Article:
Help us decide if this huge reprap array is the largest fleet to date

30-repraps

Take a minute to think about what your dream job might be.

Done imagining you are a ridiculously wealthy bachelor?  Good.

Back here in the real world, [Caleb Cover] has come into what might be one of the coolest hacking-related jobs we’ve seen in awhile. He recently snagged a gig working for Aleph Objects as the fleet master for a large array of 3D printers. His duties include the care and feeding of 30 MiniMax-style repraps, a job description we sure wouldn’t mind having.

Aside from merely gloating about his newfound employment, [Caleb] wrote in asking if we knew of a reprap setup larger than the one he is responsible for. We couldn’t come up with one, but perhaps you can.

Right now, [Caleb] says that he’s working on seeing how well the machines can produce parts to replicate themselves, which will certainly make this the largest collective set of production 3D printers sooner or later.

While you hunt down other large reprap setups at your monotonous desk job, check out the video below to hear the symphony of 3D printing that greets [Caleb] at the door each day.

Think you might have seen a 3D printing setup more massive than this one?  Pics Vids or it didn’t happen.  Seriously, we want to see em!

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No secret knocks required at [Steve's] house – your subway pass will do

rfid-door-lock

[Steve] is often host to all sorts of guests, and he was looking for an easy way to let his friends come and go as they please. After discovering that his front door came equipped with an electronic strike, he decided that an RFID reader would be a great means of controlling who was let in, and when.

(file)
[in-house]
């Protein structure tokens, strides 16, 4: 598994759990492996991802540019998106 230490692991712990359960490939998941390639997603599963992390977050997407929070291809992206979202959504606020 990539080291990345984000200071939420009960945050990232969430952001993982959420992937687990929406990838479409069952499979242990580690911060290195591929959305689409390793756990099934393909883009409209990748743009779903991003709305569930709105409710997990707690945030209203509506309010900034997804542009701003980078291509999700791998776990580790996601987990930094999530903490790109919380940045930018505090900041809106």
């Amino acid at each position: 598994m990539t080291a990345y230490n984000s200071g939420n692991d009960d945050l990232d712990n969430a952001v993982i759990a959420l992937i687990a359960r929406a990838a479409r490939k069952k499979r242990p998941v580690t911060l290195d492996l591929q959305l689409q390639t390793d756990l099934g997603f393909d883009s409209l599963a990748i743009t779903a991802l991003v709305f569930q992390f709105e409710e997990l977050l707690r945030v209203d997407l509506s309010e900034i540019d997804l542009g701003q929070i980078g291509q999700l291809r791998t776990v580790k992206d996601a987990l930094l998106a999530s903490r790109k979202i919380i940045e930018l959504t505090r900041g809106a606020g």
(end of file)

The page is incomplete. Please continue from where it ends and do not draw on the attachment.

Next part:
Giving all your friends RFID cards and actually expecting that they carry them is a bit of a stretch, but lucky for [Steve] he lives near Boston, so the MBTA has him covered. Just about everyone in town has an RFID subway pass, which pretty much guarantees that [Steve’s] cohorts will be carrying one when they swing by.

He crafted a stylish set of wooden boxes to contain both the RFID reader and the Arduino that controls the system, matching them to the Victorian styling of his home. A single button can control the setup, allowing him to add and remove cards from access lists without much fuss. For more granular control however, [Steve] can always tweak settings from the Arduino serial console.

The card system is both stylish and useful – a combination that’s hard to beat.

Lite Brites fade, but LED clocks are forever

litebrite-clock

Ahh, the Lite Brite.

What could be more fun than pushing dozens of little plastic pegs through a piece of black paper in order to create a pixelated, though colorful image? Well, I can think of quite a few things more engaging than that, and luckily so can [Lonnie Honeycutt] over at MeanPC.

While contemplating what to build with a pile of LEDs, his daughter came into the room with her portable Lite Brite. He thought that the pegs she was using looked awfully similar to the LEDs on his desk, so he did some test fitting and was surprised to see that they fit almost perfectly.

[Lonnie] thought that the toy would make an excellent clock, and his daughter happily agreed to let Dad do some tinkering. A few hours, an Arduino, and some Charlieplexing later, he had a nice looking clock that his kids were sure to enjoy.

If you’re interested in seeing more about how constructed, be sure to check out his YouTube channel and Instructable, where he happily provides all of the build details.

Dual-channel, variable voltage test box is a busy console modder’s dream

multi-voltage-test-box

It seems like [Chris Downing] is always up to something new. If he’s not keeping busy by creating slick portable iterations of previous-gen gaming consoles, he is dreaming up ways to make his modding life a bit easier.

Recently while working on a Nintendo controller designed to control three different consoles, [Downing] found his desk buried in a pile of power supply and A/V cabling. Annoyed with his growing rat’s nest, he decided to build a universal power supply that would allow him to quickly switch between consoles with little effort.